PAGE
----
afternoon and welcome to another brief update on an almost equally
brief 'commuter length' audio drama. Judge of The Wastes has been
available via the audible.co.uk web site for a couple of weeks already,
although it has only today been released via The Black Library; which is
a bit odd, though the 'dark arts' of marketing strategy are a bit of a
mystery to me. The point is I suppose, that it's now universally
available and there's very little excuse for not giving it a listen!
Here are some details:
Judge of The Wastes
A Warhammer 40.000 audio drama
executing a fleeing Guardsman, Commissar Arehn starts to see the dead
man's phantom – what does it mean, and will it lead him to enlightenment
On the world of Solennes, the battle between the forces of the Imperium
and the heretics has become a stalemate of seemingly eternal artillery
bombardments. The land is devastated, and the attempts to gain ground by
either side end in disaster. Morale is low, and when Trooper Arehn is
caught apparently fleeing the front lines, Commissar Selander does not
hesitate in condemning him to a very public execution.
starts to see Arehn after his death, he follows the apparition, wracked
by doubts – but what will he find?
Performed by Tom Alexander, John Banks, Cliff
Chapman, Matthew Hunt and Joe Shire.
Written by David Annandale & Produced by Matt Renshaw
©2018 Games Workshop Limited (P)2018 Games Workshop Limited
* * * * *
Apart from wrapping up the final novel in the Niccolo Books series, 'Gemini', which I'll be doing tomorrow morning (!), I have a short period of proper, uninterrupted prep time for the next two audio books, which will take me through to early/mid November. I also have some audio dramas to prepare, which are scheduled to be recorded before the end of the month, although I'm not yet in possession of the scripts.
'Gemini' had a few surprises in store, as I came to read and prepare it. The final novel of a long and intricately constructed story arc was always going to be challenging, as individual and collective narratives drew to their various conclusions. What made it particularly tricky to 'perform' was the fact that the majority of the novel is set in 15th Century Scotland and some of the language reflected that setting directly. Each sub-section of the book and each chapter heading had a few lines written in 15th Century Scottish dialect; around 8 pages of A4 in total, as well as a sprinkling of lines throughout the general body of the book - which, as I say, was tricky to read fluently. My fingers are crossed that my attempts to assimilate and articulate the dialect aren't overly offensive to any who might listen, knowing how it should sound! I've done my best and can only hope that it's good enough.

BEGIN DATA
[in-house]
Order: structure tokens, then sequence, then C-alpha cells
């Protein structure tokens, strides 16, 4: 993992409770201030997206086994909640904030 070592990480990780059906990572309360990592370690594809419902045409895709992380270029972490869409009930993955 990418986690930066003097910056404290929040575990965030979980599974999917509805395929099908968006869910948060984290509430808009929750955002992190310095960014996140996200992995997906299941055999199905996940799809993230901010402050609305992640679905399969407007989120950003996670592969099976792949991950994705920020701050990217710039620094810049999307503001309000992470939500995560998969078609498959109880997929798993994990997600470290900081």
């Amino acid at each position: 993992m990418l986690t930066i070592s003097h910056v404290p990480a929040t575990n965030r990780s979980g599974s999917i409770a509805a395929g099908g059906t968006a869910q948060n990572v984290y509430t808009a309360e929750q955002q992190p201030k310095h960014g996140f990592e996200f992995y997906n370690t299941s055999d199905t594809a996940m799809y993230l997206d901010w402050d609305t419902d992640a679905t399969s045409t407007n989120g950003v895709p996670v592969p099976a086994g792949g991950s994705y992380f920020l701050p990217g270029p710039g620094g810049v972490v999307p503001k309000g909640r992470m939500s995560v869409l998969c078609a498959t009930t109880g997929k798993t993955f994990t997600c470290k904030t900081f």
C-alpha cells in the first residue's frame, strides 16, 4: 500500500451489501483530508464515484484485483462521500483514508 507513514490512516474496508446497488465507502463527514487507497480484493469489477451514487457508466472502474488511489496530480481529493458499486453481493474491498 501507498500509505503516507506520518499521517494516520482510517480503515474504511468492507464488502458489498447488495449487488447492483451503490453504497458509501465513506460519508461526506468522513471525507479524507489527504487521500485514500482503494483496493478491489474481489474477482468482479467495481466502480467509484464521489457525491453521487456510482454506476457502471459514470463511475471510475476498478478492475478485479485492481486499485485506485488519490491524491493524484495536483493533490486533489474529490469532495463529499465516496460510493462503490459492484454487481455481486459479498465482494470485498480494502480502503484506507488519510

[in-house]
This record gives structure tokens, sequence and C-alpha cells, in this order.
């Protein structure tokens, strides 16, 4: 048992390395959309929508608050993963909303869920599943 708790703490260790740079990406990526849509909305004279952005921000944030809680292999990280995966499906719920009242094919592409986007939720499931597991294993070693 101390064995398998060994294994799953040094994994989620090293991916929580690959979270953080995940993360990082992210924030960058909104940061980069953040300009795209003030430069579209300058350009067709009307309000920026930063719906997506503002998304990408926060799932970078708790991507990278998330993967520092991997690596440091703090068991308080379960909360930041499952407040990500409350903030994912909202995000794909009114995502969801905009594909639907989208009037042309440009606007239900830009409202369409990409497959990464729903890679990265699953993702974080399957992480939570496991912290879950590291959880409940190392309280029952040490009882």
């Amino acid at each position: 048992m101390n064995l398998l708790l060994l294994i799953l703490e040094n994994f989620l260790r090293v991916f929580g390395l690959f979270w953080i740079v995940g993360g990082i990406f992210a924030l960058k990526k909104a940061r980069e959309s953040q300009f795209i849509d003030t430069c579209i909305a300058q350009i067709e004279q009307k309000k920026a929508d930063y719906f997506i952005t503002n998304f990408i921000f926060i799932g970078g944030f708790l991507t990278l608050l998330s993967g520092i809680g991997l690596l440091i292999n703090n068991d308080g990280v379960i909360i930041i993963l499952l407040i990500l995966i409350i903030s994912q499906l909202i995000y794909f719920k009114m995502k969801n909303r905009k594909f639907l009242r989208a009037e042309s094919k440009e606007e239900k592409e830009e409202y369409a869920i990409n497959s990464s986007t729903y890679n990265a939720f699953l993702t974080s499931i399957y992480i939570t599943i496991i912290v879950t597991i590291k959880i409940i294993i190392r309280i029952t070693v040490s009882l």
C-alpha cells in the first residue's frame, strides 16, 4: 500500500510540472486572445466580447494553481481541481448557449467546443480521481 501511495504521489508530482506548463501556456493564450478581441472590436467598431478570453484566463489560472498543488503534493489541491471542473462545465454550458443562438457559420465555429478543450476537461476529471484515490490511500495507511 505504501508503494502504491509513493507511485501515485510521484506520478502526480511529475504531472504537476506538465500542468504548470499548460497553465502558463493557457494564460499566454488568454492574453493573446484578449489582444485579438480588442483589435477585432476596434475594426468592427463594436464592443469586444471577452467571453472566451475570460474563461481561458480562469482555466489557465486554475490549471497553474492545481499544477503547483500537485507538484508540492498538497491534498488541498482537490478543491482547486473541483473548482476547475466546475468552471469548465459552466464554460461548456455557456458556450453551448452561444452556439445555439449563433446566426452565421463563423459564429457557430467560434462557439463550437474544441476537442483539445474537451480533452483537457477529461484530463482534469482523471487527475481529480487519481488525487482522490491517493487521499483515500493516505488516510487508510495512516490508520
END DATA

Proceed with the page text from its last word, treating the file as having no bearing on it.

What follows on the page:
As an example of what 15th Century Scots looks like, here's a poem from the author's note at the beginning of the book:
Sum in-till hunting has thar hale delyte
And uthersum ane nother appetit
That gladlie gois and in-to romanis reidis
Of halynes and of armes the deidis.
Sum lykis wele to heir of menstraly
And sum the talk of honest company,
And uthersum thar langing for to les
Gois to the riall sporting of the ches,
Of the quhilk quha prentis wele in mynd
The circumstance, the figur and the kynd,
And followis it, he sail of werteu be.
And with that, I'll wrap up for now; thanks, as ever, for stopping by.
...all for now, more just as soon as it happens!